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Industrial process control system

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Overview Edit

An industrial process control system (PCS) is an integrated hardware and software system specifically engineered to monitor, evaluate, and regulate complex, large-scale processes. They often are embedded and hybrid systems, since computers are integral parts of such systems.

Initially, PCS had little resemblance to traditional information technology (IT) systems in that PCS were isolated systems running proprietary control protocols using specialized hardware and software. Widely available, low-cost Internet Protocol (IP) devices are now replacing proprietary solutions, which increases the possibility of cyber security vulnerabilities and incidents. As PCS are adopting IT solutions to promote corporate business systems connectivity and remote access capabilities, and are being designed and implemented using industry standard computers, operating systems (OS) and network protocols, they are starting to resemble IT systems.

This integration supports new IT capabilities, but it provides significantly less isolation for PCS from the outside world than predecessor systems, creating a greater need to secure these systems. While security solutions have been designed to deal with these security issues in typical IT systems, special precautions must be taken when introducing these same solutions to PCS environments. In some cases, new security solutions are needed that are tailored to the PCS environment.

Examples Edit

Examples of PCS include the supervisory control and data acquisition systems (SCADA) that manage the electric power grid and the PCSs that control the timing and volume of processes in the chemical industry. PCS technologies also control the distributed sensor and actuator elements of pipeline systems for gas, oil, and water distribution. They manage supply chains and associated transportation systems, and they increasingly control building security, fire protection, environmental systems, lighting, and communications. Automated manufacturing processes often depend on PCS networks to improve quality control and enable response to crises as well as to reduce costs.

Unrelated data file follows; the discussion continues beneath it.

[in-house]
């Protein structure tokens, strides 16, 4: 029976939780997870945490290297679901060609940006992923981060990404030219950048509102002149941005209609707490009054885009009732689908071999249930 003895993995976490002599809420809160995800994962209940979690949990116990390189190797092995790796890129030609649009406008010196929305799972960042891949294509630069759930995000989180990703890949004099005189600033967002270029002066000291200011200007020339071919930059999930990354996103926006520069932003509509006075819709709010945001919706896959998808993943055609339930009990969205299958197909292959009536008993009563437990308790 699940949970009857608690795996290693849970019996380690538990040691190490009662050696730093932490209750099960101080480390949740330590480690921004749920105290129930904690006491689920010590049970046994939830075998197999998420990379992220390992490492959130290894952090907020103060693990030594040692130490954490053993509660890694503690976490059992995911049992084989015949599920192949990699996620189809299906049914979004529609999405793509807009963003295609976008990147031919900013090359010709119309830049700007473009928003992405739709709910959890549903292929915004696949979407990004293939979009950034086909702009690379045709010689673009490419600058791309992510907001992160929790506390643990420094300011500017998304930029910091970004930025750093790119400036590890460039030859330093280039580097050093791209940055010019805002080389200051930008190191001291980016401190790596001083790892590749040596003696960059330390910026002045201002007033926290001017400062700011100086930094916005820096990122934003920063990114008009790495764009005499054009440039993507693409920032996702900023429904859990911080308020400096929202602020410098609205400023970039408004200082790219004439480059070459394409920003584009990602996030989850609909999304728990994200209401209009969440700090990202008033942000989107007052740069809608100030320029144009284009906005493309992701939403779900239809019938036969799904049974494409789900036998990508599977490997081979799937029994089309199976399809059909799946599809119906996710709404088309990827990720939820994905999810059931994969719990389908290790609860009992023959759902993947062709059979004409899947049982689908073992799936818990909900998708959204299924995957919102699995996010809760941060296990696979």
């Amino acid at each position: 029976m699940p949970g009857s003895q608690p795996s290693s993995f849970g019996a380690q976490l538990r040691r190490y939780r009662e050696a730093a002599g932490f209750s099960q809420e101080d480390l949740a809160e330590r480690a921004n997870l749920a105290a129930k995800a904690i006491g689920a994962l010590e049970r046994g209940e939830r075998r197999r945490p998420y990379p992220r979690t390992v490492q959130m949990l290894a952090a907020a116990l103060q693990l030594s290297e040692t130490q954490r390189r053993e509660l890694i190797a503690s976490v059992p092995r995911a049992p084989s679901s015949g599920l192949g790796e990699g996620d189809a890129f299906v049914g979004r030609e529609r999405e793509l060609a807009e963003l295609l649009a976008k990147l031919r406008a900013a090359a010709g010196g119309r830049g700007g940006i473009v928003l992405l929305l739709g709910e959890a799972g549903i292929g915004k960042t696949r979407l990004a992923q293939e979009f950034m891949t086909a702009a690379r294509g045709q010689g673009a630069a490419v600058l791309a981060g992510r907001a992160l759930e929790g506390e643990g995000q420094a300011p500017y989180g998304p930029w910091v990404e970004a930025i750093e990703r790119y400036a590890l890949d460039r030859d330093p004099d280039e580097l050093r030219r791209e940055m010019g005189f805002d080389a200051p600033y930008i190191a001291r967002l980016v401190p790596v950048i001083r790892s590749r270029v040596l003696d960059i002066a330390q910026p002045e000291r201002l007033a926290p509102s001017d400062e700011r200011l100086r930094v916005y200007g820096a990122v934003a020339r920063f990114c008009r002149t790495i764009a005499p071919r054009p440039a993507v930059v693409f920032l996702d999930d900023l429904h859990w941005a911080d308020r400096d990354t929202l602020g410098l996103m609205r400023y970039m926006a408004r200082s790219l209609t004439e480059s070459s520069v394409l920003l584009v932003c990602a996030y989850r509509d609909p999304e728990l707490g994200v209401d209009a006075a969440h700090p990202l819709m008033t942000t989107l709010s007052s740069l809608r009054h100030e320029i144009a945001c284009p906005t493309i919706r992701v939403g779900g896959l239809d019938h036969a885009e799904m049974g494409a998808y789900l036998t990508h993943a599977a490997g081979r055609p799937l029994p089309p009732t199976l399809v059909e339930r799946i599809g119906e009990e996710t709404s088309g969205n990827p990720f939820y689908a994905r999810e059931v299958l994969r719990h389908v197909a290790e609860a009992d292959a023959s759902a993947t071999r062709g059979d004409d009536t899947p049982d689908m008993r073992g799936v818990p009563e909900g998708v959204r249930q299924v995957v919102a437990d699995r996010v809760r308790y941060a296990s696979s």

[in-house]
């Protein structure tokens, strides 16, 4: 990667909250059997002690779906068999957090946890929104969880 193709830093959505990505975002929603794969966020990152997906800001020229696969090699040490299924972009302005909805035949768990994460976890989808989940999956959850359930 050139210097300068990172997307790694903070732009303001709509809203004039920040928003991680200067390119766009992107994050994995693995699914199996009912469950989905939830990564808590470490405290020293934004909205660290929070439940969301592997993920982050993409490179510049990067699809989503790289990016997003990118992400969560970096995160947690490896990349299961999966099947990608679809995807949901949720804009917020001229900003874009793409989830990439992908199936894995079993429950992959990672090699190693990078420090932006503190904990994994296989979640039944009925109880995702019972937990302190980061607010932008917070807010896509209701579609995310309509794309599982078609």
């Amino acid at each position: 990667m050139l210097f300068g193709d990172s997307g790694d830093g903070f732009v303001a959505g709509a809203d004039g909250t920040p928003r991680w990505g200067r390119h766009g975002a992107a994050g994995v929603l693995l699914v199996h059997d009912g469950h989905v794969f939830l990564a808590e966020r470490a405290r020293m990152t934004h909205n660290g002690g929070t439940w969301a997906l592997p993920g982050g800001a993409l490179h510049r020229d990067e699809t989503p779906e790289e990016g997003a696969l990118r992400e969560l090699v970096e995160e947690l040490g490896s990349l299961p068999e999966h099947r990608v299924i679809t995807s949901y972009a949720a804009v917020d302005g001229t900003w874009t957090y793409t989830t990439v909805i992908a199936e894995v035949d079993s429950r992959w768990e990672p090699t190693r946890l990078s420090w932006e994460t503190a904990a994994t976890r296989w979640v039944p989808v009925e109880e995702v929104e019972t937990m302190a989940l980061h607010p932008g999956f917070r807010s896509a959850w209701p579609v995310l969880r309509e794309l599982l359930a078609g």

Threats Edit

Because attacks interrupting or damaging key PCSs could have rippling impacts across the economy, these systems may increasingly be viewed by adversaries as attractive targets that can be exploited to weaken or incapacitate U.S. industry and infrastructure. Critical infrastructure sectors debate whether or not an exclusively electronic attack on control technologies could indeed have significant impact, given the industries’ backup power systems and investment in “fail safe” or otherwise resilient designs for physical systems. But trends in the application of IT in these sectors point to increasing rather than decreasing levels of vulnerability and exposure in their infrastructures.

In the past, many PCS technologies used proprietary designs. Today, in the interest of reducing cost and improving maintainability, these systems mainly rely on standardized equipment and technologies, including general-purpose computers, mainstream operating systems, and standard Internet protocols, which are more vulnerable to attack. Many organizations view increasing use of the Internet as well as wireless and Web-based control systems as not only cost-effective but inevitable developments. Furthermore, cost-reduction measures are resulting in growing linking of networks that support control systems with internal and external corporate networks that support ordinary business operations, further increasing the exposure of control systems to external attacks.

For example, wireless control systems reduce cabling and installation costs. These systems typically use short-range wireless technologies, but signals still may be susceptible to attack from outside a building’s perimeter if transmission patterns are not designed carefully.

These trends suggest that assaults on computerized control systems will be increasingly within reach of a wide array of attackers. The main uncertainty is the extent to which systems are already at risk due to a combination of direct or indirect Internet connectivity and security vulnerabilities such as inadequately secured wireless access, unpatched software, or insufficient authentication or access control policies and mechanisms.

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